He informs me, after I question him immediately, that Duncan (of the unique armour texture and orange name) lent him these weapons to storm the castle with. But unfortunately, he couldn’t come himself to get his slaughter on. Something about Grey Warden Neutrality.
Also: Samantha levels up! With her brand new and shiny second level, she picks up a point in each Dexterity, Cunning, and Strength: these are, of course, the three primary stats we’re concerned with. Dexterity covers our bow-based murder skills, Cunning boosts our Roguishness, and Strength governs the armor we’re able to wear. Occasionally, we’ll branch into Constitution, Willpower and Magic, but generally, these are the stats we’re always going to raise on our Protagonist.
And yes, Magic means something to non-mages: it makes restorative potions more effective. With enough Magic, we can use weak poultices to keep on ticking.
Gallivanting into the next room brings us to the Racist Cook, who orders us to stand fast and proceeds to threaten us – the armed and armored Elven strangers – while being himself completely unarmed. Of course, he does this by threatening to call the guards. This proves ineffective as the indentured servant-Elf directly behind him decides to get *his* murder on.
Our help runs off, which conveniently makes it so we don’t have to kill an unarmed civilian in order to maintain our element of surprise. Which is a nice thing for the developers to do for us.
Now, one of the cook’s objections was to our weapons. This is, I suppose, probably meant to be a clue that we should disarm before proceeding through the door to the next room, which is probably the hardest fight in the level. If you go in thus unarmed, you can actually circumvent the fight through the liberal application of poisoned brandy. No, I’m not kidding.
Somehow, I always forget.
Three off-duty guardsmen playing poker spot us moving through the next room and start asking questions.
Fortunately, Samantha downs the archer with a thrown knife to the throat, because throwing knives are like short, heavy arrows or something.
Even with one of the guards taken down and these guys being unarmored, this is a pretty tough fight, Soris even hits the deck during this fight despite being on a straight drip of health poultices. And yes, I am spending a lot of poultices on Soris for no reason, and I’m absolutely positive this won’t come back to bite me later.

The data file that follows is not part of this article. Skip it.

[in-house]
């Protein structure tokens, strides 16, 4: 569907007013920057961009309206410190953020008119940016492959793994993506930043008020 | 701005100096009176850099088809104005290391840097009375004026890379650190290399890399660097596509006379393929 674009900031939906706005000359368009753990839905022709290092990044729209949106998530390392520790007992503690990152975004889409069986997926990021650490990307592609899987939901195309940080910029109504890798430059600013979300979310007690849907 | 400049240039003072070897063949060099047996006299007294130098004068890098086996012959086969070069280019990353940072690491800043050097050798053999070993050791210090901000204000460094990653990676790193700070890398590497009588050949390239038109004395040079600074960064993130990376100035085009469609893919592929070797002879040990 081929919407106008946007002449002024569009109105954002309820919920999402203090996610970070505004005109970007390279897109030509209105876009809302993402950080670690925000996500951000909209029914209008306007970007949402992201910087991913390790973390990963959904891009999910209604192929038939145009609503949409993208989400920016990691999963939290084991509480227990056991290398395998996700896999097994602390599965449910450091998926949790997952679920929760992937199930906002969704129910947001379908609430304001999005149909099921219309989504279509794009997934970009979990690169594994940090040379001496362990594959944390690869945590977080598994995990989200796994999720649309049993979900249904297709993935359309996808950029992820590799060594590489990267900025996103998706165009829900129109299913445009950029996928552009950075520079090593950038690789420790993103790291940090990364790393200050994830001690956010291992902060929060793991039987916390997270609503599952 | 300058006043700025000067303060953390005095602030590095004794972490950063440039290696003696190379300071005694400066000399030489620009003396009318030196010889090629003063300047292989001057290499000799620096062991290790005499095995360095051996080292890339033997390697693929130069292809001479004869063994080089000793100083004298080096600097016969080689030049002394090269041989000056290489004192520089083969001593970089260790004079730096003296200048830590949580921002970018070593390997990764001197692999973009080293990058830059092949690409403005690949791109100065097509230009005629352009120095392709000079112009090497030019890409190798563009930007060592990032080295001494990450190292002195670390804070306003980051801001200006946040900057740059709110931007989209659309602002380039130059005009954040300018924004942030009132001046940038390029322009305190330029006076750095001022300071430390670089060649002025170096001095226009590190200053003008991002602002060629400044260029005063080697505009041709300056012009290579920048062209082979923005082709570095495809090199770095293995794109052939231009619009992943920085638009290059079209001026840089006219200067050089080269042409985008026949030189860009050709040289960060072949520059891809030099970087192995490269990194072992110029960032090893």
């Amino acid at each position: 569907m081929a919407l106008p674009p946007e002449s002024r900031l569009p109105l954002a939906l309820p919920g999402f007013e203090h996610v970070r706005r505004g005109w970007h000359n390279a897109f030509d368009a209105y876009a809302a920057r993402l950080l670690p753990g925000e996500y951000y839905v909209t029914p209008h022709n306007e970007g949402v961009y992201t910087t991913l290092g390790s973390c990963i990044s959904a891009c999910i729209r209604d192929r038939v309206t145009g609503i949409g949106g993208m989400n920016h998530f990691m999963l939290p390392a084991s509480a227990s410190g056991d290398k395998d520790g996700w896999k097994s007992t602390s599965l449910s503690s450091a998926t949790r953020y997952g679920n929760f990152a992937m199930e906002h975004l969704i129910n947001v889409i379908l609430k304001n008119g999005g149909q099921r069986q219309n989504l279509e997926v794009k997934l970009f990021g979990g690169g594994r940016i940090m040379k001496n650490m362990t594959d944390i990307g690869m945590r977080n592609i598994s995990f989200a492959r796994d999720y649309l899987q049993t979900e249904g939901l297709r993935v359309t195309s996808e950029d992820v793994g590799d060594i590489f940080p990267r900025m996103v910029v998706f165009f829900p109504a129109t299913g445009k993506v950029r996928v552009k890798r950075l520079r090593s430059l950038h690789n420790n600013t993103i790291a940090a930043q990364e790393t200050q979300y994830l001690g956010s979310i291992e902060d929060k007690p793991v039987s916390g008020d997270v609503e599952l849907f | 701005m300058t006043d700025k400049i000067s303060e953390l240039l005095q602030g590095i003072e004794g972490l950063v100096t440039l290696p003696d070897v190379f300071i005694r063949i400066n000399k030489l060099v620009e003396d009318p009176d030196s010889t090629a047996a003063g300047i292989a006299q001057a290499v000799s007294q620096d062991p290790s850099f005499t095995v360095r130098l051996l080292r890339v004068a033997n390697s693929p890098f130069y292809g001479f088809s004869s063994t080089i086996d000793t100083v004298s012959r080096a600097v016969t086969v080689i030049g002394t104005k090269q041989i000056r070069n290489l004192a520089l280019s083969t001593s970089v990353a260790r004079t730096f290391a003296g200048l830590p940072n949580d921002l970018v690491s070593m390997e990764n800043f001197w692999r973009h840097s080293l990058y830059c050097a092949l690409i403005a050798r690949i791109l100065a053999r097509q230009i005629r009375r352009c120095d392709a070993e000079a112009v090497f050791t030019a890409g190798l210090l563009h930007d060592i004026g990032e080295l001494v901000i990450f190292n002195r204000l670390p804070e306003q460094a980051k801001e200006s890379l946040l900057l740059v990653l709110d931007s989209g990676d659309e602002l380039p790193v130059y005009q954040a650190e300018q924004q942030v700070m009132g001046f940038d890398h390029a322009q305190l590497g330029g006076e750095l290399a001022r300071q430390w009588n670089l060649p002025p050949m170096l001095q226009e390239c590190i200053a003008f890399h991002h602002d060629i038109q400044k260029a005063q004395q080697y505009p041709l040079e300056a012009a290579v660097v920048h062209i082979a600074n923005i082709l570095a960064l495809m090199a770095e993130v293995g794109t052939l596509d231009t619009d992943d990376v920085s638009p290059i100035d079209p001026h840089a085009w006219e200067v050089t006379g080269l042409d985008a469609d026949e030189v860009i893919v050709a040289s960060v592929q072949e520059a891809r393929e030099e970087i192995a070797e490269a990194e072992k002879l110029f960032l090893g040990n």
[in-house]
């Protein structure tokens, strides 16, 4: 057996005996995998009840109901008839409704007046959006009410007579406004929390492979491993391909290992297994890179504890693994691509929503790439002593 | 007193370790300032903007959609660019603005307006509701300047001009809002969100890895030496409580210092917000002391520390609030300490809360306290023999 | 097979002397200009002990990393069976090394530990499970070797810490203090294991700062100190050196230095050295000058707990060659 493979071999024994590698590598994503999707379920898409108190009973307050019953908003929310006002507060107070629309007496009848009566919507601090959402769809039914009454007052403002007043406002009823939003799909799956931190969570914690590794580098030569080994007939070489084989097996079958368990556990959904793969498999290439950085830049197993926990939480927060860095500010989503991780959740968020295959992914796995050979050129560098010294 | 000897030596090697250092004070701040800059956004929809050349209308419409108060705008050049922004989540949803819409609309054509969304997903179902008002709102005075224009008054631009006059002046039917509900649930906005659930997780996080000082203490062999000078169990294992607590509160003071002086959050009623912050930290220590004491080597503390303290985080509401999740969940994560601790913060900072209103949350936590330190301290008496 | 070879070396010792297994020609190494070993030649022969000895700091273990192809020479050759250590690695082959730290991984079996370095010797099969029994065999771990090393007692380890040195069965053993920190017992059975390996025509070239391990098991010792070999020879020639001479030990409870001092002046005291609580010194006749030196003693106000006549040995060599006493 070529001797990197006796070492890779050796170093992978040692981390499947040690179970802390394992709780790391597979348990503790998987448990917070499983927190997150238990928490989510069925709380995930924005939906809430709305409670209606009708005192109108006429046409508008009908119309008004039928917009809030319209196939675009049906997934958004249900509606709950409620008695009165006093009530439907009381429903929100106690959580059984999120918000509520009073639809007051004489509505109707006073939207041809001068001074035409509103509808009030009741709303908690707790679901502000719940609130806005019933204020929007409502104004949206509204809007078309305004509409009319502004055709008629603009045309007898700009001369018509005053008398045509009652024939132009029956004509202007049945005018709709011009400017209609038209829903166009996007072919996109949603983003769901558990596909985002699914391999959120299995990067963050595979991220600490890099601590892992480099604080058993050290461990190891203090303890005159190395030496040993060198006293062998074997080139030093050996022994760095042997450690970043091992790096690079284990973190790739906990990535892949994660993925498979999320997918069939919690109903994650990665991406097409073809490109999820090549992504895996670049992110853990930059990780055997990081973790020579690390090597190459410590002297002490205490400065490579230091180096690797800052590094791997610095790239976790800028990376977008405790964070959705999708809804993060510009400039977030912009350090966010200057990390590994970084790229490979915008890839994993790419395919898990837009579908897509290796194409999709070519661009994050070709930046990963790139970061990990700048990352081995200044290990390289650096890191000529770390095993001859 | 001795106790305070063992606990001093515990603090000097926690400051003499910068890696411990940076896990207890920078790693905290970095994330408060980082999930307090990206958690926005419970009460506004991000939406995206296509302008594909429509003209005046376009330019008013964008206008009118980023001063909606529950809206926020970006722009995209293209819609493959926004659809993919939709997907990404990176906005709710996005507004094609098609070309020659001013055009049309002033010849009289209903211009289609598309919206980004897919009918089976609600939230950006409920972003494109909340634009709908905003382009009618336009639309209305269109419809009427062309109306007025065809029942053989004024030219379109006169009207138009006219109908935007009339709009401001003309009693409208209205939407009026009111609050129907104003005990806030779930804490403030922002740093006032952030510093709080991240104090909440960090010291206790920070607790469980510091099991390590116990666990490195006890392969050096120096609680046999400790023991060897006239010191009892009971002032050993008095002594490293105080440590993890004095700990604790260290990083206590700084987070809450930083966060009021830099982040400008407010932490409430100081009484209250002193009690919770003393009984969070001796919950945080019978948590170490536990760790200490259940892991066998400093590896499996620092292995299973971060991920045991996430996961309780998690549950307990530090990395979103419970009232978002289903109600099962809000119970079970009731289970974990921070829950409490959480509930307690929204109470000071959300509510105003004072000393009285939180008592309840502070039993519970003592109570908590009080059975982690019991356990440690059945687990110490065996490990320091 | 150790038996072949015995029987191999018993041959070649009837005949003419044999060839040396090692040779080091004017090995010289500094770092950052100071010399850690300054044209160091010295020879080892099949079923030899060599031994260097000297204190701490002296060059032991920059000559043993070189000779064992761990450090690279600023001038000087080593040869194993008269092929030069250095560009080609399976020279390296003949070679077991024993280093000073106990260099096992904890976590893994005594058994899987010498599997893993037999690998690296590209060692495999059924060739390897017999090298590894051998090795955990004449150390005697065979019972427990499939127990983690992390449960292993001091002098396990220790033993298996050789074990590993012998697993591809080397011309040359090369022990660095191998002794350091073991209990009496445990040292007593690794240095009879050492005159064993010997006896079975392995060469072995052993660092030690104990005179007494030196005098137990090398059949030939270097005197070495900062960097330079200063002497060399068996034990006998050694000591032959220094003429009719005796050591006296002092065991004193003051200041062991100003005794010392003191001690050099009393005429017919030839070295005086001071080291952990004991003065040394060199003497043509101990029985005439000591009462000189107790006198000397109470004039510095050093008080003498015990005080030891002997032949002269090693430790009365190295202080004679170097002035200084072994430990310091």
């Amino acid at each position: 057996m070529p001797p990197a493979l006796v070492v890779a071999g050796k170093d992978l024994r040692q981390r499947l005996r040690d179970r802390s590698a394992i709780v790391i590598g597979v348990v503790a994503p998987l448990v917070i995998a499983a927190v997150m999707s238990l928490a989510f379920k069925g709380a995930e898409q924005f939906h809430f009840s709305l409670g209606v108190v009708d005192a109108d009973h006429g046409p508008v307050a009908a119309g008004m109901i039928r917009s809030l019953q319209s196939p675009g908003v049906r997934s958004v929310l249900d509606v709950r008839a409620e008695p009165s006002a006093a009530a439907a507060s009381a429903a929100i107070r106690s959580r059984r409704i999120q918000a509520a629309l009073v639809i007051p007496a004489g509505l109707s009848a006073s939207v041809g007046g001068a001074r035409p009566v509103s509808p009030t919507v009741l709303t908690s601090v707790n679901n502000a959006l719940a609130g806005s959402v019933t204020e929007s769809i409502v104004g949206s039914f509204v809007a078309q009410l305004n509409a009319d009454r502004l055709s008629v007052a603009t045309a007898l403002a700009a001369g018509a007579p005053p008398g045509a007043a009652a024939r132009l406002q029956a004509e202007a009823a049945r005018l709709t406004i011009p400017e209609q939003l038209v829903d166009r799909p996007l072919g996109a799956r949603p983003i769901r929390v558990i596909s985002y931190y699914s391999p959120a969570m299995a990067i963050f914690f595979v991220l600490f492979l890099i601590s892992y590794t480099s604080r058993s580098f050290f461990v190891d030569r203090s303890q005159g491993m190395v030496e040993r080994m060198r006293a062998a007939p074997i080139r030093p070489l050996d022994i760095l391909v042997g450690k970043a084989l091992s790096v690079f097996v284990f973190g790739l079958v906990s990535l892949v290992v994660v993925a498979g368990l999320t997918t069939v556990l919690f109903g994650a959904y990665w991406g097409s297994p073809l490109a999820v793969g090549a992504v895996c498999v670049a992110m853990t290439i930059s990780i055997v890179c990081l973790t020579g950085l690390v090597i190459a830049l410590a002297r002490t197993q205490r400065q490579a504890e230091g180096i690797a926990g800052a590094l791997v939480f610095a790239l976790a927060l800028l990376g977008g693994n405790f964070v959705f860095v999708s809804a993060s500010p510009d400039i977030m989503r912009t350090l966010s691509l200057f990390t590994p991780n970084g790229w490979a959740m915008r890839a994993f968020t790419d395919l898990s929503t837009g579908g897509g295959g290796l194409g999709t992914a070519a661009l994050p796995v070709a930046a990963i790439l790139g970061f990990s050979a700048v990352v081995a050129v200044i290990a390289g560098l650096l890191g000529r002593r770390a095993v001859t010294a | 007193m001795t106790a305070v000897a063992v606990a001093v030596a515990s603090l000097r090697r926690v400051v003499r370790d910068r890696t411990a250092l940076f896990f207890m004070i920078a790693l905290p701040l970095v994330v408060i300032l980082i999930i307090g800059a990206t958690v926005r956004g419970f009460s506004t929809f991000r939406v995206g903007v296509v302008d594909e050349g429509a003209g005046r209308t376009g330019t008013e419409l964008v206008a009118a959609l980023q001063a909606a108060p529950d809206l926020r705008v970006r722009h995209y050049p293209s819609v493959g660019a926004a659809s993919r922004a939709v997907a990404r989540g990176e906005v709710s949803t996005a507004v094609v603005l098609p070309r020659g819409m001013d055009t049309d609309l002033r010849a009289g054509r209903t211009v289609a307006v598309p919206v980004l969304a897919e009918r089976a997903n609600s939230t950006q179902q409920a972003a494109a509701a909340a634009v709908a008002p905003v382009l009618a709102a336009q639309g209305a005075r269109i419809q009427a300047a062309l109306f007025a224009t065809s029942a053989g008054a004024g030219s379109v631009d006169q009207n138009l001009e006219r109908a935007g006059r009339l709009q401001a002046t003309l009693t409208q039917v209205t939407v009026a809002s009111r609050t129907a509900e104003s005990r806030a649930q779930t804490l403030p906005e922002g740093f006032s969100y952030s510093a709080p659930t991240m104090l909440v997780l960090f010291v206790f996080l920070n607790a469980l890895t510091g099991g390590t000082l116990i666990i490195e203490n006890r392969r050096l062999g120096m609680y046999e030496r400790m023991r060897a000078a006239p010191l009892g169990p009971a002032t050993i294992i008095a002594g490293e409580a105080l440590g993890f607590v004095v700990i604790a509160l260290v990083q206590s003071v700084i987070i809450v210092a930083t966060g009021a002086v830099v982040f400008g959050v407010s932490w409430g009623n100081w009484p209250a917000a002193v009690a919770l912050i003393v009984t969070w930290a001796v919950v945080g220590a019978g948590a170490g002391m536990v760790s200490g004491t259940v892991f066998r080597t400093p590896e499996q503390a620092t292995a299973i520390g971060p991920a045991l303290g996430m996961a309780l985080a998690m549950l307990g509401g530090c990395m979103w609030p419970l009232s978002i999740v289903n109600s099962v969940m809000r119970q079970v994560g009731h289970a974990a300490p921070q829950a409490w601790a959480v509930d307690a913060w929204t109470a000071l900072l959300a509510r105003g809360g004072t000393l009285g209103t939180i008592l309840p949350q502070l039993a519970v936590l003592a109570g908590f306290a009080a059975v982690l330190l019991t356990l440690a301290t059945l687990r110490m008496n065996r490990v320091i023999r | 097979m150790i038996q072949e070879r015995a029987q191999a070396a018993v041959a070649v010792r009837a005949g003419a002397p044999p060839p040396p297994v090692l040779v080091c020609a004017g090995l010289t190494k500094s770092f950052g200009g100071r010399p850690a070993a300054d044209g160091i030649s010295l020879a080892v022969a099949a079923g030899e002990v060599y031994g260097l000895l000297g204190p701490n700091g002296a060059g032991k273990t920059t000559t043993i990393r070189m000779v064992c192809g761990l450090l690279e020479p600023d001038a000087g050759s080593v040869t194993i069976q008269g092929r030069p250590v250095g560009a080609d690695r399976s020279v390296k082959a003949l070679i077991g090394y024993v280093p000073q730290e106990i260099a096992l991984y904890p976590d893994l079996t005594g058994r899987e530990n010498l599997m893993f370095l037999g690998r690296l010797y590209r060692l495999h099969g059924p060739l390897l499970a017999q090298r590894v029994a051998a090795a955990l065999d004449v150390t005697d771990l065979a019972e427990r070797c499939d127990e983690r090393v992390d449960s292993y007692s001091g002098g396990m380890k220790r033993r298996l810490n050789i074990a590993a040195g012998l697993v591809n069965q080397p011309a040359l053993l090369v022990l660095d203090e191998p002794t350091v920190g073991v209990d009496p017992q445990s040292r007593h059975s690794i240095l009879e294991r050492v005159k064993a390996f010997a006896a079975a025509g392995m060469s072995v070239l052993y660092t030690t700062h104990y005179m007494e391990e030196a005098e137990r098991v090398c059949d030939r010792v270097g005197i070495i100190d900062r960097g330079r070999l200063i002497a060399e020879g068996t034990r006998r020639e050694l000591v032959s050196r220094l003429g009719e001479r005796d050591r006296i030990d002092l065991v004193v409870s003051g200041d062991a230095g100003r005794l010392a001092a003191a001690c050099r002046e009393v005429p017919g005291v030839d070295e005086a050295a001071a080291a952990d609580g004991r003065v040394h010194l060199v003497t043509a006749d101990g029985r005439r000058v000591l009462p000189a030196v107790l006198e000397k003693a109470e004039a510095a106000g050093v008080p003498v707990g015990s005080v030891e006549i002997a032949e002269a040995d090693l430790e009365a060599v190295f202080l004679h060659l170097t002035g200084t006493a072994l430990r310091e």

Seriously, we’re going to be swimming in health poultices once we get a healing mage, guys. It’s no big deal.
(Jarenth Interjection #2: With enough gold, you can also basically buy infinite health poultices later in the game. The ‘spoon-drip healing drugs’ strategy stays relevant *fairly* long.)
Looting the bodies finally nets us what we’ve been looking for: an actual bow. Shortbow, tier one, but still a bow. Now, Crossbows are an okay fallback weapon for your Warriors and all, but shortbows have much better DPS by sheer virtue of being much faster. Longbows straddle the middle ground here in being slightly slower than shortbows, with a little bit better bang for your buck and much longer range.
Basically, we’re going to be packing a longbow as soon as possible, but for right now, the rules of Murdering Fools grant ownership of this bow to me.
Now, Denerim Castle is more or less a succession of doors in linear hallways, so we proceed to the next room.
Despite having armor and there being actually more of them this time, and bows not granting backstab damage, these particular guards ponder whether or not to keep me alive for their boss, von Dickface. They actually come to a somewhat reasonable decision… if they weren’t minor, nameless NPCs, that is.
These guys go down like chumps, despite their equipment and armor being superior to the guys in the previous room. Maybe the Poker Trio was the only group that actually ate breakfast?
Now’s probably a decent reason to explain why I’m still in my wedding dress, huh? Well, first and foremost, it’s always classy to get your murder on while wearing a white dress typically associated with joy and starting a new life. The blood-stained bride is a great visual trope, guys.
Also, the way that generating threat works in DA:O is kind of awesome. You see, wearing armor actually increases the amount of threat you generate. So Poor Soris the Encased-In-Armor over there automatically starts facing the brunt of the attacks, whereas the only piece of armor I’m wearing — mother’s boots — actually produces negative threat, more or less giving me free reign to rain down arrows. This would be super-useful if I was a melee rogue or didn’t pick up the melee archery skill, but why wouldn’t I pick up melee archery?
After the barely-a-fight, and before I can actually start looting corpses, Soris walks over to the deceased Nelaros.
Turns out, Nelaros had his wedding ring on. We’ll end up selling it the first chance we get.